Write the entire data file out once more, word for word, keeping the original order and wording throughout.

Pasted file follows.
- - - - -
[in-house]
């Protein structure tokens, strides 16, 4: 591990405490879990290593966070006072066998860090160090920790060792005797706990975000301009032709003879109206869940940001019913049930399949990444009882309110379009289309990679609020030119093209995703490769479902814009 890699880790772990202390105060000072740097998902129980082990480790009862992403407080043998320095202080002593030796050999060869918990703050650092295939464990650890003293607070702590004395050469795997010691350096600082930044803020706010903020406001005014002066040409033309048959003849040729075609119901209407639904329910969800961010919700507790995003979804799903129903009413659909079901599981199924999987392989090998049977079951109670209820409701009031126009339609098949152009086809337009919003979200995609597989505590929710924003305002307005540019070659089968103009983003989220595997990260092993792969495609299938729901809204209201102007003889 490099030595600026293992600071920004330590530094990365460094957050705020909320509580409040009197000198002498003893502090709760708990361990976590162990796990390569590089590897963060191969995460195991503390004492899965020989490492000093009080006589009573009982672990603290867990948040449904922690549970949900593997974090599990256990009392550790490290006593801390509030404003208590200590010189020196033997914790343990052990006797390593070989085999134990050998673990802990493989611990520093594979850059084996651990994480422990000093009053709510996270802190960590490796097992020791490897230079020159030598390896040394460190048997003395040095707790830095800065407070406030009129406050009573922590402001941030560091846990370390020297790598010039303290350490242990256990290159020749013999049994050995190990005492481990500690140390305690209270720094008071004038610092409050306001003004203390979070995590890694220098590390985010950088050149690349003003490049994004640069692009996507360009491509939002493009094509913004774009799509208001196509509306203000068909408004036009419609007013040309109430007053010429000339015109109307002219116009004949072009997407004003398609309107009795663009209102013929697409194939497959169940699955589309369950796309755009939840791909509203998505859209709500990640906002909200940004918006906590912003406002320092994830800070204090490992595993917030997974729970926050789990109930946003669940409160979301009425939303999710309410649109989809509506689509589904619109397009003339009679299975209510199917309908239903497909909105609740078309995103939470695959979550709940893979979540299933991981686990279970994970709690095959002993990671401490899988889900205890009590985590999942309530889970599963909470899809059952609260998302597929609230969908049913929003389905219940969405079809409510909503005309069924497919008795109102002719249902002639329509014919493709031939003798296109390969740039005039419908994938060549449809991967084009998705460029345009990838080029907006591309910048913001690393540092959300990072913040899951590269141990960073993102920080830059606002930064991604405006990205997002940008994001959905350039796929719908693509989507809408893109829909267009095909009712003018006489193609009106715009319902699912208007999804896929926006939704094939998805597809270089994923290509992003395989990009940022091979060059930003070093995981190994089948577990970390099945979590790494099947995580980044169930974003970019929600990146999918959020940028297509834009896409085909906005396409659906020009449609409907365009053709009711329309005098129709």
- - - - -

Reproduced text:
[in-house]
């Protein structure tokens, strides 16, 4: 591990405490879990290593966070006072066998860090160090920790060792005797706990975000301009032709003879109206869940940001019913049930399949990444009882309110379009289309990679609020030119093209995703490769479902814009 890699880790772990202390105060000072740097998902129980082990480790009862992403407080043998320095202080002593030796050999060869918990703050650092295939464990650890003293607070702590004395050469795997010691350096600082930044803020706010903020406001005014002066040409033309048959003849040729075609119901209407639904329910969800961010919700507790995003979804799903129903009413659909079901599981199924999987392989090998049977079951109670209820409701009031126009339609098949152009086809337009919003979200995609597989505590929710924003305002307005540019070659089968103009983003989220595997990260092993792969495609299938729901809204209201102007003889 490099030595600026293992600071920004330590530094990365460094957050705020909320509580409040009197000198002498003893502090709760708990361990976590162990796990390569590089590897963060191969995460195991503390004492899965020989490492000093009080006589009573009982672990603290867990948040449904922690549970949900593997974090599990256990009392550790490290006593801390509030404003208590200590010189020196033997914790343990052990006797390593070989085999134990050998673990802990493989611990520093594979850059084996651990994480422990000093009053709510996270802190960590490796097992020791490897230079020159030598390896040394460190048997003395040095707790830095800065407070406030009129406050009573922590402001941030560091846990370390020297790598010039303290350490242990256990290159020749013999049994050995190990005492481990500690140390305690209270720094008071004038610092409050306001003004203390979070995590890694220098590390985010950088050149690349003003490049994004640069692009996507360009491509939002493009094509913004774009799509208001196509509306203000068909408004036009419609007013040309109430007053010429000339015109109307002219116009004949072009997407004003398609309107009795663009209102013929697409194939497959169940699955589309369950796309755009939840791909509203998505859209709500990640906002909200940004918006906590912003406002320092994830800070204090490992595993917030997974729970926050789990109930946003669940409160979301009425939303999710309410649109989809509506689509589904619109397009003339009679299975209510199917309908239903497909909105609740078309995103939470695959979550709940893979979540299933991981686990279970994970709690095959002993990671401490899988889900205890009590985590999942309530889970599963909470899809059952609260998302597929609230969908049913929003389905219940969405079809409510909503005309069924497919008795109102002719249902002639329509014919493709031939003798296109390969740039005039419908994938060549449809991967084009998705460029345009990838080029907006591309910048913001690393540092959300990072913040899951590269141990960073993102920080830059606002930064991604405006990205997002940008994001959905350039796929719908693509989507809408893109829909267009095909009712003018006489193609009106715009319902699912208007999804896929926006939704094939998805597809270089994923290509992003395989990009940022091979060059930003070093995981190994089948577990970390099945979590790494099947995580980044169930974003970019929600990146999918959020940028297509834009896409085909906005396409659906020009449609409907365009053709009711329309005098129709």